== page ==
2nd blog was focusing on creating high quality content which can solve issue, which can create results.

    The writer of 2nd blog was giving brilliant solutions and writing in-depth articles.
    He was focusing on readership and building relationship with their readers.

    This was the big difference in these 2 blogs. & I learnt that content should be of such kind which can create results and solve issues. :D

    2. Updating Old Articles

    2nd thing which I learnt is, Updating old articles.
    I have learnt If we will not update old articles with fresh information then there would be high chances, the reader will surely leave our blog because they might not be getting what they really want.

    So updating articles with fresh information would be a technique to hold them and engage them on our blog. Right? :D

    3. Content Readability

    I myself never read those articles which have so long and thick paragraphs. I have seen some websites which writes so long and thick paragraphs which scare readers to read them.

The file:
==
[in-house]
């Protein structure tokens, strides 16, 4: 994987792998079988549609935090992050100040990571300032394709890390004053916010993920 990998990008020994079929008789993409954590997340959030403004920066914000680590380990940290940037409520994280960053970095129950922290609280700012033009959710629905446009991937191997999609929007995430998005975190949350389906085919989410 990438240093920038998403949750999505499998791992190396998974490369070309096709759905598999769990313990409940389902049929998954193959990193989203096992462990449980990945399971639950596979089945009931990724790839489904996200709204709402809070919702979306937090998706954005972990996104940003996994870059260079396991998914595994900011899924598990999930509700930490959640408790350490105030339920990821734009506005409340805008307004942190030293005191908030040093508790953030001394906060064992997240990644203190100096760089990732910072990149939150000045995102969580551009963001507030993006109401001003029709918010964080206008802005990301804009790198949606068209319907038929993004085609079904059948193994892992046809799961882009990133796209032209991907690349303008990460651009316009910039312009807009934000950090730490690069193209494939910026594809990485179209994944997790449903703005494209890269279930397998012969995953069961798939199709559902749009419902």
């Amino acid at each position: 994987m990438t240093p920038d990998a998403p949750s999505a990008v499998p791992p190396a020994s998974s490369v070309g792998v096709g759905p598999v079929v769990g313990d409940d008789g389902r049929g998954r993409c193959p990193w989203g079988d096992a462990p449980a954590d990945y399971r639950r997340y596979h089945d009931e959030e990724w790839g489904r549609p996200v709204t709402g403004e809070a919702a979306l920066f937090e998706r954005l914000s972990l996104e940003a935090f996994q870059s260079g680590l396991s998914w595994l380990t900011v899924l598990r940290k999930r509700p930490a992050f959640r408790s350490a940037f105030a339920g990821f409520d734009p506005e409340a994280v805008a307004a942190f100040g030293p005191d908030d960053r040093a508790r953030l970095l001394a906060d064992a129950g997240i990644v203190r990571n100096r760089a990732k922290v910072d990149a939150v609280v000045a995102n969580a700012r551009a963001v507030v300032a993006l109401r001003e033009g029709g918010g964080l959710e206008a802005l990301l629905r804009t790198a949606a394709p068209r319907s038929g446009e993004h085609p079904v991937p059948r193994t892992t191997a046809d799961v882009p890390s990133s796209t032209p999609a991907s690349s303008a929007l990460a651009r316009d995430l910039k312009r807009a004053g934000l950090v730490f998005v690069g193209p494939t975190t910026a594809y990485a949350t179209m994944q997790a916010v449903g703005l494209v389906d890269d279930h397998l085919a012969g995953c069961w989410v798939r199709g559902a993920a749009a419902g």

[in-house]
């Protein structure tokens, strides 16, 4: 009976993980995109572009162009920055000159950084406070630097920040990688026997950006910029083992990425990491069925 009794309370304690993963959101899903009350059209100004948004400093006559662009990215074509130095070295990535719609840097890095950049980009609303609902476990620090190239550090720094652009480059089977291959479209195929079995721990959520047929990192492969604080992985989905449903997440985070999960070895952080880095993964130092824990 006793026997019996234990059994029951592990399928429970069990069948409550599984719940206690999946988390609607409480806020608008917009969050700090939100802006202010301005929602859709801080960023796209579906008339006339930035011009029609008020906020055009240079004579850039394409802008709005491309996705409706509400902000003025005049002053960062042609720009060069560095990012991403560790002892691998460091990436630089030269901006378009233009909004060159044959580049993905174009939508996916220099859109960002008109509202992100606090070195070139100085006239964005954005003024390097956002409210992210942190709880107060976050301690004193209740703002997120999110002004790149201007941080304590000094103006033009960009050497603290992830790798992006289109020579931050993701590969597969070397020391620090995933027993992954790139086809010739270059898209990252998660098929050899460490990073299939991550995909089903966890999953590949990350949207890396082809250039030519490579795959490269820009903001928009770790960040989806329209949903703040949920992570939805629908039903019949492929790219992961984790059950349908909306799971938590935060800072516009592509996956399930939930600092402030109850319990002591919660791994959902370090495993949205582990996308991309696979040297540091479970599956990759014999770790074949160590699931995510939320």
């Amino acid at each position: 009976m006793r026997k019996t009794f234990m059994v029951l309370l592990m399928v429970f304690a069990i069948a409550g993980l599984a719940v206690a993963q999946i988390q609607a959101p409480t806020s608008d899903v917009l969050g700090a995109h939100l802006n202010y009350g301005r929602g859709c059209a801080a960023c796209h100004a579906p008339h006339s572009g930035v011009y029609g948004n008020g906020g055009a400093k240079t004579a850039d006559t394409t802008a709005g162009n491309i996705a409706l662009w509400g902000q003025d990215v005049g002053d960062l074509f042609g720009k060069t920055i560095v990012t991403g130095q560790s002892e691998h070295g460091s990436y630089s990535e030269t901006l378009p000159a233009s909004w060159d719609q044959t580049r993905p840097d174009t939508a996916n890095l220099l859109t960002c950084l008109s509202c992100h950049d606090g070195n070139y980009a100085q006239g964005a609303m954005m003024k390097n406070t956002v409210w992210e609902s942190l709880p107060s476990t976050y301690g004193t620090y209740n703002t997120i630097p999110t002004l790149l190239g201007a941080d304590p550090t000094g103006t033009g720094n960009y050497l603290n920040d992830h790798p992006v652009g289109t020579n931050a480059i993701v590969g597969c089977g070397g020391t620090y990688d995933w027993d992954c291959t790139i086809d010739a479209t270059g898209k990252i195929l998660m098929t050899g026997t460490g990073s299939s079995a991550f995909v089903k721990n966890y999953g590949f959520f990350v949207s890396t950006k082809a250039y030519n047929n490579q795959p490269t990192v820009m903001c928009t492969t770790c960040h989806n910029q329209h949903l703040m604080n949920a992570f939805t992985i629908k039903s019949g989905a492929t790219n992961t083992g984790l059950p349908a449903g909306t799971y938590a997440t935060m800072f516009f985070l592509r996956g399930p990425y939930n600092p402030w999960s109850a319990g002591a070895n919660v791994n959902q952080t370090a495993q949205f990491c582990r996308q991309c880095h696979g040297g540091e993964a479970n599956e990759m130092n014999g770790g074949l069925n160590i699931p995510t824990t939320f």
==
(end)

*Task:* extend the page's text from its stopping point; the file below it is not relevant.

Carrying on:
I also scare when I see such long paragraphs and I don’t read them.
    I always love to read short and clean paragraphs.

    So we should must improve our content readability so that readers can find it interesting and helpful. :D

    There are also some other points like improving blog design etc etc But I can’t mention all of them in a single comment. :D

    Your article is really helpful to me and I learned so many points from you.
    Thanks Marcus for sharing such a great piece of content with us.
    Happy Blogging ;)